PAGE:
The Trial of Dr. Kate by Michael E. Glasscock III

This summer I read and reviewed a book called Little Joe. It was the first in what was going to be a set of books focused on a small town called Round Rock. The book was somewhat slow, and the writing style wasn't my favorite; but it was a pretty sweet coming of age story about a young boy moving in with his grandparents after his parents' death.


When I saw The Trial of Dr. Kate available for review, I was interested because it was the second book in the Round Rock series.

This one was very different however. A Shenandoah is a reporter who grew up in Round Rock and never wanted to return. When she sees that a childhood friend, Kate, is a doctor on trial for murder, she returns to Round Rock to do what she can to help.

I confess that I couldn't read the whole thing in detail. I did skim the entire book to know the story line and how it turned out.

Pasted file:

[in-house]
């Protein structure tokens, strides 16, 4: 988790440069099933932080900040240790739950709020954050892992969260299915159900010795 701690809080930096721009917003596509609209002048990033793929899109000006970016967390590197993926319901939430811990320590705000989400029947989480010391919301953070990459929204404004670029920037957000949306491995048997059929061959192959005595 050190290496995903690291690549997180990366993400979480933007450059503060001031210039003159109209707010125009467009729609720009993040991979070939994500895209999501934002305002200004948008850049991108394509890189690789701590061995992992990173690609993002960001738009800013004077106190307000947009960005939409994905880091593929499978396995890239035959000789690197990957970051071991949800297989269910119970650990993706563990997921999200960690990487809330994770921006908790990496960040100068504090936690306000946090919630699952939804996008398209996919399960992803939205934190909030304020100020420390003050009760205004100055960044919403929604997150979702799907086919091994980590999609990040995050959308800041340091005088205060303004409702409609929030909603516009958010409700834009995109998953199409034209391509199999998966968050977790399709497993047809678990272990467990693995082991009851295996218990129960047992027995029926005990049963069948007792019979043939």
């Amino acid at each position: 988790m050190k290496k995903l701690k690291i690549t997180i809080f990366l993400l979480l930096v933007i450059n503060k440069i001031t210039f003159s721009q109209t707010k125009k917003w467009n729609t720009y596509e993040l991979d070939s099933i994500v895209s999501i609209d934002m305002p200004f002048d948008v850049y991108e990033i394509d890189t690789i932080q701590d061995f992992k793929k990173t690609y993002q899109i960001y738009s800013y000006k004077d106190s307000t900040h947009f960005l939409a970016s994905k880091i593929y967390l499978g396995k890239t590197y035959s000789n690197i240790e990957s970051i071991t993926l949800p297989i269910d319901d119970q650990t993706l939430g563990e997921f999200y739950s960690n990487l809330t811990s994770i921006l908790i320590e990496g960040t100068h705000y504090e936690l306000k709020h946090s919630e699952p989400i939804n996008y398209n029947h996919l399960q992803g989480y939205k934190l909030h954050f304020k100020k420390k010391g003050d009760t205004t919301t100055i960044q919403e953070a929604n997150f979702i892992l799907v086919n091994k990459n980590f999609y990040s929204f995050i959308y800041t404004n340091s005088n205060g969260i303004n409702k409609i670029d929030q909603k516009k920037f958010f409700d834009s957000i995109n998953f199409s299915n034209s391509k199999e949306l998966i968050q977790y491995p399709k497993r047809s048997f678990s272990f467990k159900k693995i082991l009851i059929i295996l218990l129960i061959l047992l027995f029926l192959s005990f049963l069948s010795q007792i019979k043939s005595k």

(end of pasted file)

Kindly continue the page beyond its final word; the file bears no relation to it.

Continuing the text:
The writing in this one was choppy and matter of fact, as I commented about Little Joe. But, unlike Little Joe, this one didn't have many redeeming features. There was quite a bit of bad language and crudity. The story didn't seem to make sense at times (even when I slowed down and read more carefully). And, not to be a spoiler, but the way things ended was just bad.

There wasn't too much I could like about this one. Although I had higher expectations based on the previous book, I won't be looking for any others by the author.

I give this one 2 stars and an R rating for content and language.

Disclaimer: I received a free copy of this book from the publisher in exchange for an honest review. All opinions expressed are entirely my own.